How would one make a thesis statement about the escapism in The Sun Also Rises and how it's ineffective and just a temporary fix?

A good thesis statement about the ineffectiveness of escapism in The Sun Also Rises could focus on the way in which the characters try and fail to escape from what they dislike about themselves by means of travel, alcohol, and sex.

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The main characters in The Sun Also Rises are expatriates, who have already escaped from their native countries and are spending their lives in continental Europe. They are based on Ernest Hemingway's own circle of friends and acquaintances, who were living a deracinated life in Paris in the 1920s, which led them to be known as "the Lost Generation."

A good thesis statement about the ineffectiveness of the characters' escapism in the novel would suggest why it is ineffective. One of the reasons which Jake Barnes suggests to Robert Cohn is that they are actually trying to escape from themselves. Robert says that he wants to go to South America, and Jake replies,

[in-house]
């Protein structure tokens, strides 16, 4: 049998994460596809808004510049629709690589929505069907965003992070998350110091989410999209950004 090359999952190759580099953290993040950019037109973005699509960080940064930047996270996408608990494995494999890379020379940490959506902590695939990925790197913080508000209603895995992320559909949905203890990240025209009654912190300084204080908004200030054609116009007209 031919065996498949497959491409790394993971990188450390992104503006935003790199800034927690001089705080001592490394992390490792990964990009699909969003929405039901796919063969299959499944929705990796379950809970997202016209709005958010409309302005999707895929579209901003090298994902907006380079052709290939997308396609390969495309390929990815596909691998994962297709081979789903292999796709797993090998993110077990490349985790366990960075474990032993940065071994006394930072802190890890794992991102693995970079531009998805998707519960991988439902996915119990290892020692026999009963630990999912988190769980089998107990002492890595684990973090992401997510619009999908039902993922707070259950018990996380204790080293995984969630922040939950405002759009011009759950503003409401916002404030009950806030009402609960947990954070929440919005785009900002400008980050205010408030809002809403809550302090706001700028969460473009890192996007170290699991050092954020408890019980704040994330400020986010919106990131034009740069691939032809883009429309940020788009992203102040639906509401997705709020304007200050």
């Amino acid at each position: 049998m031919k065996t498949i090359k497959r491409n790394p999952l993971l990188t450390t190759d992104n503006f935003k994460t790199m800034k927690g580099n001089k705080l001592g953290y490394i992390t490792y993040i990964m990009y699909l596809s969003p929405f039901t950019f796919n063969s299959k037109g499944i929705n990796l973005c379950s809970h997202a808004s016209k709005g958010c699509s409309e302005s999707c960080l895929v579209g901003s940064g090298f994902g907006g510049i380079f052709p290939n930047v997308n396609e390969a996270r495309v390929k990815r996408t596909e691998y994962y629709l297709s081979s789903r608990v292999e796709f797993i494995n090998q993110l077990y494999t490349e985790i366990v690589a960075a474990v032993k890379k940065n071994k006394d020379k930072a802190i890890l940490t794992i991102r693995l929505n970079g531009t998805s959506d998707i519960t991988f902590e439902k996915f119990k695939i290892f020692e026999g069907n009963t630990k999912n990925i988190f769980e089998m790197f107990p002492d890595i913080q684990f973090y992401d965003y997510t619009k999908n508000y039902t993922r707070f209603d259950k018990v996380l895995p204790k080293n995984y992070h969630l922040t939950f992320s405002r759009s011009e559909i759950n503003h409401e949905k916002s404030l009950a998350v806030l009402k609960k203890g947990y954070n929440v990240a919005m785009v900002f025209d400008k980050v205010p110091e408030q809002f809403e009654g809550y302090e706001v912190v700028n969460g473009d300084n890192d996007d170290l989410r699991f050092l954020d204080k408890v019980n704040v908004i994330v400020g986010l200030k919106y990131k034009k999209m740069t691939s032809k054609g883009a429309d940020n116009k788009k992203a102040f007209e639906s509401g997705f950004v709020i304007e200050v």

You can't get away from yourself by moving from one place to another.

This provides an excellent thesis statement, which applies to Jake himself, as well as Robert, Brett, and Mike. You might adapt it slightly by talking about other ways in which the characters attempt to escape themselves other than through travel. One of their principal methods is by getting drunk, and another, which applies principally to Brett, is through sexual promiscuity and love affairs. An example of a thesis statement covering this area might, therefore, be something like this:

Jake warns Robert that "you can't get away from yourself by moving from one place to another." In The Sun Also Rises, Hemingway shows the ineffectiveness not only of travel but also of alcohol and sex, as ways of escaping from one's own failures and inadequacies.

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